Crude oil futures rose above $114 a barrel on Monday, lifted by worries that a Tropical Storm could suspend U.S. oil production and hints of another round of monetary stimulus by the U.S. Federal Reserve.
Supply cuts have already played a role in pushing prices up nearly 30 percent since June with international sanctions hitting Iranian exports and maintenance affecting North Sea oil flows.
Brent crude futures were up $1.04 at $114.63 a barrel by 1022 GMT. U.S. crude was up $1.0 at $97.20.
Tropical Storm Isaac swirled into the Gulf of Mexico on Monday and meteorologists at Weather Insight, an arm of Thomson Reuters, predict the storm will spur short-term shutdowns of 85 percent of the U.S. offshore oil production capacity. "The storm is probably helping but there's better sentiment generally. Everybody is waiting to see if Jackson Hole will be a turning point for commodities," said Eugen Weinberg, global head of commodities research at Commerzbank.
Central bankers and economists are due to meet in Jackson Hole, Wyoming later this week where Fed Chairman Ben Bernanke will deliver a speech that will be scoured for clues on a third round of quantitative easing.
He told a Congressional oversight panel in a letter that the Federal Reserve has room to deliver additional monetary stimulus to boost the U.S. economy.
The markets will also look for policy signals from the euro zone ahead of a Sept. 6 meeting of the European Central Bank.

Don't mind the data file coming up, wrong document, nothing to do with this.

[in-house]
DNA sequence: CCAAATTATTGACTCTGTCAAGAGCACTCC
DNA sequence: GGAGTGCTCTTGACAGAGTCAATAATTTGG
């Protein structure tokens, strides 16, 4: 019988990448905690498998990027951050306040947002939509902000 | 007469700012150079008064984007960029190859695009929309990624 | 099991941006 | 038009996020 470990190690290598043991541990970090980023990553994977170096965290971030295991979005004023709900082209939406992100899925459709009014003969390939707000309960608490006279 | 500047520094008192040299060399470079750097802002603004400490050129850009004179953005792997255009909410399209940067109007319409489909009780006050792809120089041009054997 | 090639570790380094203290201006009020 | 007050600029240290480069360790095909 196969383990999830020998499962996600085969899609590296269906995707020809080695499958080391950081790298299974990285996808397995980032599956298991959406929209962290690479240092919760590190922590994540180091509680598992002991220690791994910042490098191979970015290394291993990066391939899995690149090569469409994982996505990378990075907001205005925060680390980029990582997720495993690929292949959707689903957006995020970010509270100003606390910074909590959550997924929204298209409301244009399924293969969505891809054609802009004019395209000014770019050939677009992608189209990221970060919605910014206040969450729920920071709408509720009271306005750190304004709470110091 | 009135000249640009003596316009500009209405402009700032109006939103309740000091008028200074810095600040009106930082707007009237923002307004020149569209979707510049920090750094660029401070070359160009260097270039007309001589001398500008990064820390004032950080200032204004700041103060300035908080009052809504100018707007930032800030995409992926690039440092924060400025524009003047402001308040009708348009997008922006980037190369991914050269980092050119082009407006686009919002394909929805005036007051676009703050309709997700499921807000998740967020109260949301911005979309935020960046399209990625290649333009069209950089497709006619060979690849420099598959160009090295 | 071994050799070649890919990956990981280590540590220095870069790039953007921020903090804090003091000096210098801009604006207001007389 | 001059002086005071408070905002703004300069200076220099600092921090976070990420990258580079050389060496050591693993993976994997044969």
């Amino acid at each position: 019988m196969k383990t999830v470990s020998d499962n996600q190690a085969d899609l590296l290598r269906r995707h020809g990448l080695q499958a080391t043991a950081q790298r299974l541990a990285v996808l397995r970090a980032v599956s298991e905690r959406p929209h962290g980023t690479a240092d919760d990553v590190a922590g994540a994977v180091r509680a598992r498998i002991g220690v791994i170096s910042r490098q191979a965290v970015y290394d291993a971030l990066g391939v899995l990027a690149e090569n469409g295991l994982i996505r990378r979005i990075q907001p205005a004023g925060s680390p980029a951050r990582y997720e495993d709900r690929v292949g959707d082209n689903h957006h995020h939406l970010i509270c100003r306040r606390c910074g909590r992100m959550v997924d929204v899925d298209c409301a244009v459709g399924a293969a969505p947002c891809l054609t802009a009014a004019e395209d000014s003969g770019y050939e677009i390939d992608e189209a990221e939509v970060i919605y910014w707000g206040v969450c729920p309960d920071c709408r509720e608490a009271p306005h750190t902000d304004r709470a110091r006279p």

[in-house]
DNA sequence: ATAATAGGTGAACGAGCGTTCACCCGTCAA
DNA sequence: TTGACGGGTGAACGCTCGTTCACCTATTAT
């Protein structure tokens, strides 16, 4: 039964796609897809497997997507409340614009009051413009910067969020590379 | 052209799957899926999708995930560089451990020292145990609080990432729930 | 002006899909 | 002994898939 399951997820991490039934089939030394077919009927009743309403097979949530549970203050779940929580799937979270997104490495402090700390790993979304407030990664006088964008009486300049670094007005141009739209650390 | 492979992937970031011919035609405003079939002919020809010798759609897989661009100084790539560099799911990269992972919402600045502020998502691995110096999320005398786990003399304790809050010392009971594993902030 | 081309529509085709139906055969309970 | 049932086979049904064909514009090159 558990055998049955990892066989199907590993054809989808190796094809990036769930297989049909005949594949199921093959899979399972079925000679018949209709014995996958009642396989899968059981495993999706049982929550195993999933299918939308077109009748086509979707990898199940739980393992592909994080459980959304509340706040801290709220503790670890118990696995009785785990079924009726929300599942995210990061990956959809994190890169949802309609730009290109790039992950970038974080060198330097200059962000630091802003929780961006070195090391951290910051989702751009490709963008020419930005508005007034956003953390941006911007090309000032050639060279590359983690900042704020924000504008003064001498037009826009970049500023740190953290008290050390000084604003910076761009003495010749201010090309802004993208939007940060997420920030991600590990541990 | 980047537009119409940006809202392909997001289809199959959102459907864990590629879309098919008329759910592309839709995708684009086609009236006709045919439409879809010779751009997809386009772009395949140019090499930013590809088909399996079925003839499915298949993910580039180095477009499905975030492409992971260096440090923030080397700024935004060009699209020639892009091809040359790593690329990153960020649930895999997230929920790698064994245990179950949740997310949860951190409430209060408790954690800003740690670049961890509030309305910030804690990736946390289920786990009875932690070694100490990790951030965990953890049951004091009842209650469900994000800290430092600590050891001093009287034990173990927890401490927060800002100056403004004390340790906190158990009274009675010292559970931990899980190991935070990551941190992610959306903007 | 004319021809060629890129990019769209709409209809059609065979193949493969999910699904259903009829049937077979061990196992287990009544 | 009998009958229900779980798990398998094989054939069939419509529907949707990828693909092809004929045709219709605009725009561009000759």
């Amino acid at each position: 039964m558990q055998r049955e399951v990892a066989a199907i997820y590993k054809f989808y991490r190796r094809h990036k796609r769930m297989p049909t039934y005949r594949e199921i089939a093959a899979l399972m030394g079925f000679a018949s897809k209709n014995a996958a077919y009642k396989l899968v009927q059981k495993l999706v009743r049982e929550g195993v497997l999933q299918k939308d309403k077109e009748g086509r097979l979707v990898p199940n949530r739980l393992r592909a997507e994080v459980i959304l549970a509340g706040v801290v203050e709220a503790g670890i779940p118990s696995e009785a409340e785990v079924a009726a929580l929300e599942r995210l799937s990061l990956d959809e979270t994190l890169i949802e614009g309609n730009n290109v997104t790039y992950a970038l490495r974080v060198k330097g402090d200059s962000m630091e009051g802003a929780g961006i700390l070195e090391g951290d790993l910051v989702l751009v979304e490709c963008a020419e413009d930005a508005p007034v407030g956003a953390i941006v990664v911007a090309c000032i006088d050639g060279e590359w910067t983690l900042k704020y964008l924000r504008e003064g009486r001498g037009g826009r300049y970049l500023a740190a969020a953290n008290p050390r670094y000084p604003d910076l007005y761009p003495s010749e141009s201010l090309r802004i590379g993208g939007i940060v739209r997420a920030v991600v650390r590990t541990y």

Fighting in Syria and tensions over Iran's disputed nuclear programme have helped support oil prices this summer, although they are still below the August peak of $117.03 a barrel.
Other supply concerns are also helping to support Brent prices.
Delays in Iraq's pipeline construction threaten to stall production at Royal Dutch Shell's Majnoon oilfield for at least three months, forcing the field to miss a 2012 target of 175,000 barrels per day.
In Norway, oil services workers broke off wage talks with oil companies on Friday, taking the sector a step closer to its second strike within two months.
Norway's vital oil sector was hamstrung last month when production workers held a 16-day strike over pay and the right to early retirement, driving up oil prices.
U.S. gasoline prices also increased after a fire at Venezuela's biggest refinery, the 645,000 barrels per day (bpd) Amuay plant.
One factor that could cap gains on oil is possible oil reserve releases by Washington or the International Energy Agency. The IEA, whose chief recently dismissed the need for a release, is now thought to have agreed to the idea, the industry journal Petroleum Economist said, citing unnamed sources.
Reuters reported that the White House was "dusting off" old plans for a possible release on fears that rising oil prices could undermine the effect of sanctions on Iran.
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